Relation of Rome to Latium
The form of the Roman hegemony over Latium was, in general, that of an alliance on equal terms between the Roman community on the one hand and the Latin confederacy on the other, establishing a perpetual peace throughout the whole domain and a perpetual league for offence and defence. "There shall be peace between the Romans and all communities of the Latins, as long as heaven and earth endure; they shall not wage war with each other, nor call enemies into the land, nor grant passage to enemies: help shall be rendered by all in concert to any community assailed, and whatever is won in joint warfare shall be equally distributed." The stipulated equality of rights in trade and exchange, in commercial credit and in inheritance, tended, by the manifold relations of business intercourse to which it led, still further to interweave the interests of communities already connected by the ties of similar language and manners, and in this way produced an effect somewhat similar to that of the abolition of customs-restrictions in our own day. Each community certainly retained in form its own law: down to the time of the Social war Latin law was not necessarily identical with Roman: we find, for example, that the enforcing of betrothal by action at law, which was abolished at an early period in Rome, continued to subsist in the Latin communities. But the simple and purely national development of Latin law, and the endeavour to maintain as far as possible uniformity of rights, led at length to the result, that the law of private relations was in matter and form substantially the same throughout all Latium. This uniformity of rights comes most distinctly into view in the rules laid down regarding the loss and recovery of freedom on the part of the individual burgess. According to an ancient and venerable maxim of law among the Latin stock no burgess could become a slave in the state wherein he had been free, or suffer the loss of his burgess-rights while he remained within it: if he was to be punished with the loss of freedom and of burgess-rights (which was the same thing), it was necessary that he should be expelled from the state and should enter on the condition of slavery among strangers. This maxim of law was now extended to the whole territory of the league; no member of any of the federal states might live as a slave within the bounds of the league. Applications of this principle are seen in the enactment embodied in the Twelve Tables, that the insolvent debtor, in the event of his creditor wishing to sell him, must be sold beyond the boundary of the Tiber, in other words, beyond the territory of the league; and in the clause of the second treaty between Rome and Carthage, that an ally of Rome who might be taken prisoner by the Carthaginians should be free so soon as he entered a Roman seaport. Although there did not probably subsist a general intercommunion of marriage within the league, yet, as has been already remarked(8) intermarriage between the different communities frequently occurred. Each Latin could primarily exercise political rights only where he was enrolled as a burgess; but on the other hand it was implied in an equality of private rights, that any Latin could take up his abode in any place within the Latin bounds; or, to use the phraseology of the present day, there existed, side by side with the special burgess-rights of the individual communities, a general right of settlement co-extensive with the confederacy; and, after the plebeian was acknowledged in Rome as a burgess, this right became converted as regards Rome into full freedom of settlement. It is easy to understand how this should have turned materially to the advantage of the capital, which alone in Latium offered the means of urban intercourse, urban acquisition, and urban enjoyments; and how the number of -- metoeci -- in Rome should have increased with remarkable rapidity, after the Latin land came to live in perpetual peace with Rome.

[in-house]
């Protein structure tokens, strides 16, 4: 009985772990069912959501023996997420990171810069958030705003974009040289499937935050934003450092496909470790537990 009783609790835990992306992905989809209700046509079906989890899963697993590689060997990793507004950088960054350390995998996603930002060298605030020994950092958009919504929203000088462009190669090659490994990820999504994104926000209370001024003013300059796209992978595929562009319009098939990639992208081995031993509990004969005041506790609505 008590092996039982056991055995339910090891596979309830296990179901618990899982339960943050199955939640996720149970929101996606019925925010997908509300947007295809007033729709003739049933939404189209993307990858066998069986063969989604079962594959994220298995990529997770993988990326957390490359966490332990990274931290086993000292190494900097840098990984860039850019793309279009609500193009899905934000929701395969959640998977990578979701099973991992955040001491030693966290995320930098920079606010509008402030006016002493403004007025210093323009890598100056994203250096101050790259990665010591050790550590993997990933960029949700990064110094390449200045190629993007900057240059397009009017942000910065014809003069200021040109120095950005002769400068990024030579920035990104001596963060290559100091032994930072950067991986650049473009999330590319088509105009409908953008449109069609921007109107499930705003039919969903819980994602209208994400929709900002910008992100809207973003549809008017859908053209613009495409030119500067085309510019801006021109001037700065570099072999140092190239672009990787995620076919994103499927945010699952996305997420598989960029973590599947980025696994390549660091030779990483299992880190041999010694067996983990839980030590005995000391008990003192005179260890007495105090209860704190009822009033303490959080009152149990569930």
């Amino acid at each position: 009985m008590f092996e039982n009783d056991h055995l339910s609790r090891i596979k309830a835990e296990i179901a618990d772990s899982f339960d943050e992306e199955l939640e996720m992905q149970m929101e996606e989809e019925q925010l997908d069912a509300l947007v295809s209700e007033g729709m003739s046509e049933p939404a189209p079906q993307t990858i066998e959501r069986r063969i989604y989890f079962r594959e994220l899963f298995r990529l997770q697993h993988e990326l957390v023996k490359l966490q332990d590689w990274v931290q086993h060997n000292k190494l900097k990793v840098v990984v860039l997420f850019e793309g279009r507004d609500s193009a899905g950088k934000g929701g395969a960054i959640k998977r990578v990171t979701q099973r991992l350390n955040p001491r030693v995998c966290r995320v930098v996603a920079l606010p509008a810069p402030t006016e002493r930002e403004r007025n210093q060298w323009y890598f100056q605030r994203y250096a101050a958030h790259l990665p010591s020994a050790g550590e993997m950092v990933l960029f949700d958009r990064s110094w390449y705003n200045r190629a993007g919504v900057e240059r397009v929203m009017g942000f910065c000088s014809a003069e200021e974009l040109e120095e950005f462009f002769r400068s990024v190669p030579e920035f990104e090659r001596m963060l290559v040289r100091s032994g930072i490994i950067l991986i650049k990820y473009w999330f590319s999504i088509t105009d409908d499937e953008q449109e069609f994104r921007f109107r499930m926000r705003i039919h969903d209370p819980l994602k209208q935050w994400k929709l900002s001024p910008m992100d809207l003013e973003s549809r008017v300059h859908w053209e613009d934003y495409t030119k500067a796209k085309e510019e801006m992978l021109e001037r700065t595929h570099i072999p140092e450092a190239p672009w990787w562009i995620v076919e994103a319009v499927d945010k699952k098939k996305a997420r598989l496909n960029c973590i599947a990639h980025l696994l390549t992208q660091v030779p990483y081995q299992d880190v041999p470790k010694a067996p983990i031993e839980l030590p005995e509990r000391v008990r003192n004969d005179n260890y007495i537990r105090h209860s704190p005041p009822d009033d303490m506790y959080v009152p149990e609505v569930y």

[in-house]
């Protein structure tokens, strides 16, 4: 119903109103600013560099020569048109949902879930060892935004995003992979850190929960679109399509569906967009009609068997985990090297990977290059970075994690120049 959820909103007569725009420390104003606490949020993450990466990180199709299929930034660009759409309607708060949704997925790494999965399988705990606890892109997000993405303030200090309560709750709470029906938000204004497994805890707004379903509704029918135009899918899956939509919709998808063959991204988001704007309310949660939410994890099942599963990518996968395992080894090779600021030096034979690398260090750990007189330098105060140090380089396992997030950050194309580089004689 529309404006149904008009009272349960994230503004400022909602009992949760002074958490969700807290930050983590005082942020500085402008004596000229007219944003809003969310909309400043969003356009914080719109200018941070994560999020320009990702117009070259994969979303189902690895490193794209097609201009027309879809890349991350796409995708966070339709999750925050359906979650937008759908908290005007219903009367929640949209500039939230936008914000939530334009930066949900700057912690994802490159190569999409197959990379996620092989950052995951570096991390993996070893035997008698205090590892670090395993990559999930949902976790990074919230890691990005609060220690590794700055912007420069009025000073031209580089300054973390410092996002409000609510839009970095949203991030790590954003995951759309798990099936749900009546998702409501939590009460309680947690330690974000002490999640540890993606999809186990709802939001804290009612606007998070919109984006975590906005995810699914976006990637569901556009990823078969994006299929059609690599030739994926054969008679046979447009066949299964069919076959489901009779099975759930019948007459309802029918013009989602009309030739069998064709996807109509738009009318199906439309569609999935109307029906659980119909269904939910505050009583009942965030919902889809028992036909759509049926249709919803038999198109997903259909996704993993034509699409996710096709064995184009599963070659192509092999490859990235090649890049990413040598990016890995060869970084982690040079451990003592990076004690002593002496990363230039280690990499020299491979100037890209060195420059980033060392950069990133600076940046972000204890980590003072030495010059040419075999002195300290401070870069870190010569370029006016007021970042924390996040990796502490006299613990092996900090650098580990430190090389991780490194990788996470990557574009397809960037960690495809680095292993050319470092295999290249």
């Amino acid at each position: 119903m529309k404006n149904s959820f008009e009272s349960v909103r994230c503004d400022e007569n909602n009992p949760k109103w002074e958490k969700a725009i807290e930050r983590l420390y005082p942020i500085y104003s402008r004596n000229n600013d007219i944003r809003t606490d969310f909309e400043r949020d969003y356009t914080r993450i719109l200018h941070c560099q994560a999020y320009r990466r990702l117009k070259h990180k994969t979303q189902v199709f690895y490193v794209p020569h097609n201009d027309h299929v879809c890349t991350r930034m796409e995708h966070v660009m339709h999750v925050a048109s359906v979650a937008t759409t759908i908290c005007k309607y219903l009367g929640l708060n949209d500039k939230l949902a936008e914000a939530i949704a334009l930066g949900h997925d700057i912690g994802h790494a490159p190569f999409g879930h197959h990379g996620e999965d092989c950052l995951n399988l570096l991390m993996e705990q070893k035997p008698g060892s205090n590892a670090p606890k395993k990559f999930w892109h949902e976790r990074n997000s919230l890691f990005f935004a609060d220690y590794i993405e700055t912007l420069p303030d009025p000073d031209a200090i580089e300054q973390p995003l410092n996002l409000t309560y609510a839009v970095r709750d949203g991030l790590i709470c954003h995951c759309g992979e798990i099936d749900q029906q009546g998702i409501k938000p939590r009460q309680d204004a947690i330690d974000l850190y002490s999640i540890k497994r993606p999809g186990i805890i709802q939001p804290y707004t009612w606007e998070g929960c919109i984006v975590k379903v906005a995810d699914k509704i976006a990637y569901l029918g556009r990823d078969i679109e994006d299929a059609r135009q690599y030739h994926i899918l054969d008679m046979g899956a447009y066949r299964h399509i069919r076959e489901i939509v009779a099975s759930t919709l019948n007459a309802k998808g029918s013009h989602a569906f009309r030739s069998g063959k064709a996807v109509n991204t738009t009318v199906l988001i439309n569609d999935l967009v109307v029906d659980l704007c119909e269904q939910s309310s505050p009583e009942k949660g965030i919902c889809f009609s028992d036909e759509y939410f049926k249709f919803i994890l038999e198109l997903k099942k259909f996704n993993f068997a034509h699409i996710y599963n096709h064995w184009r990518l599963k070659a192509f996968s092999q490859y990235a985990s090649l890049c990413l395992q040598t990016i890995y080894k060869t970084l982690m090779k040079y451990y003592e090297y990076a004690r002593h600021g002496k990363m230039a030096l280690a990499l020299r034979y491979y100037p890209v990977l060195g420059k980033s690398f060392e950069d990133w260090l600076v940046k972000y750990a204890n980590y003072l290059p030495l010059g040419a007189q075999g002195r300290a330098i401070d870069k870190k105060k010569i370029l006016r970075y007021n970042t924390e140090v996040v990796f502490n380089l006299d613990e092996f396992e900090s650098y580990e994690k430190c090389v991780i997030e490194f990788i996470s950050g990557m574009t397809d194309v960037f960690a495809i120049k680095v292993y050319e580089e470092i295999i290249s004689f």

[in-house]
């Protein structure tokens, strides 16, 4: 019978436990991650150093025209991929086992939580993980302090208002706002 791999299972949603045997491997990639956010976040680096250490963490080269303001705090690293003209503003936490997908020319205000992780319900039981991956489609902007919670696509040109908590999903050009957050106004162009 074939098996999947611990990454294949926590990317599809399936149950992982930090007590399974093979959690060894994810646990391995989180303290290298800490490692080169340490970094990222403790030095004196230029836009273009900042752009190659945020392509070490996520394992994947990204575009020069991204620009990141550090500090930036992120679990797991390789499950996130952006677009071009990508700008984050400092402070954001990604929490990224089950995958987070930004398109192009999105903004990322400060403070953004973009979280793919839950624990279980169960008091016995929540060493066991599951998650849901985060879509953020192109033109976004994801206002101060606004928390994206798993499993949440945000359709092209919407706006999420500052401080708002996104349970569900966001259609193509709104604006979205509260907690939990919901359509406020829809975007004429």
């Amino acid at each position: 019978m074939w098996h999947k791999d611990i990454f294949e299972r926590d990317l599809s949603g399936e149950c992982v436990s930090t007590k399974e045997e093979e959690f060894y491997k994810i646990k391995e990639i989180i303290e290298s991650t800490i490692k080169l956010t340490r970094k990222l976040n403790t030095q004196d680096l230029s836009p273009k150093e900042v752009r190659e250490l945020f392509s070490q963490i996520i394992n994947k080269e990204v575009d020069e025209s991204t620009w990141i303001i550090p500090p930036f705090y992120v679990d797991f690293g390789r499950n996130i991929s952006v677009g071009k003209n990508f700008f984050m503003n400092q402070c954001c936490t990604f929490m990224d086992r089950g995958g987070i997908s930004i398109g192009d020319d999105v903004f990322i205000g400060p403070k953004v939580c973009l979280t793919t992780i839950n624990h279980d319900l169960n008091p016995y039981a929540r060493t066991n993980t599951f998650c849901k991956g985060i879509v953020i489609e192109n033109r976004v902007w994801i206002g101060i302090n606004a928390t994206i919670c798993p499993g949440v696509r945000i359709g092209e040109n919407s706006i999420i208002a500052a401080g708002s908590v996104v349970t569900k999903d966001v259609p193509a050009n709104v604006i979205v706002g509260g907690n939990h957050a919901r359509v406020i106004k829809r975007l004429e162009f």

In constitution and administration the several communities not only remained independent and sovereign, so far as the federal obligations did not interfere, but, what was of more importance, the league of the thirty communities as such retained its autonomy in contradistinction to Rome. When we are assured that the position of Alba towards the federal communities was a position superior to that of Rome, and that on the fall of Alba these communities attained autonomy, this may well have been the case, in so far as Alba was essentially a member of the league, while Rome from the first had rather the position of a separate state confronting the league than of a member included in it; but, just as the states of the confederation of the Rhine were formally sovereign, while those of the German empire had a master, the presidency of Alba may have been in reality an honorary right(9) like that of the German emperors, and the protectorate of Rome from the first a supremacy like that of Napoleon. In fact Alba appears to have exercised the right of presiding in the federal council, while Rome allowed the Latin deputies to hold their consultations by themselves under the guidance, as it appears, of a president selected from their own number, and contented herself with the honorary presidency at the federal festival where sacrifice was offered for Rome and Latium, and with the erection of a second federal sanctuary in Rome -- the temple of Diana on the Aventine -- so that thenceforth sacrifice was offered both on Roman soil for Rome and Latium, and on Latin soil for Latium and Rome. With equal deference to the interests of the league the Romans in the treaty with Latium bound themselves not to enter into a separate alliance with any Latin community -- a stipulation which very clearly reveals the apprehensions entertained, doubtless not without reason, by the confederacy with reference to the powerful community taking the lead. The position of Rome not within, but alongside of Latium, is most clearly apparent in the arrangements for warfare. The fighting force of the league was composed, as the later mode of making the levy incontrovertibly shows, of two masses of equal strength, a Roman and a Latin. The supreme command lay once for all with the Roman generals; year by year the Latin contingent had to appear before the gates of Rome, and there saluted the elected commander by acclamation as its general, after the Romans commissioned by the Latin federal council to take the auspices had thereby assured themselves of the contentment of the gods with the choice that had been made. Whatever land or property was acquired in the wars of the league was apportioned among its members according to the judgment of the Romans. That the Romano-Latin federation was represented as regards its external relations solely by Rome, cannot with certainty be maintained. The federal agreement did not prohibit either Rome or Latium from undertaking an aggressive war on their own behoof; and if a war was waged by the league, whether pursuant to a resolution of its own or in consequence of a hostile attack, the Latin federal council may have been legally entitled to take part in the conduct as well as in the termination of the war. Practically indeed Rome must have possessed the hegemony even then, for, wherever a single state and a federation enter into a permanent connection with each other, the preponderance usually falls to the side of the former.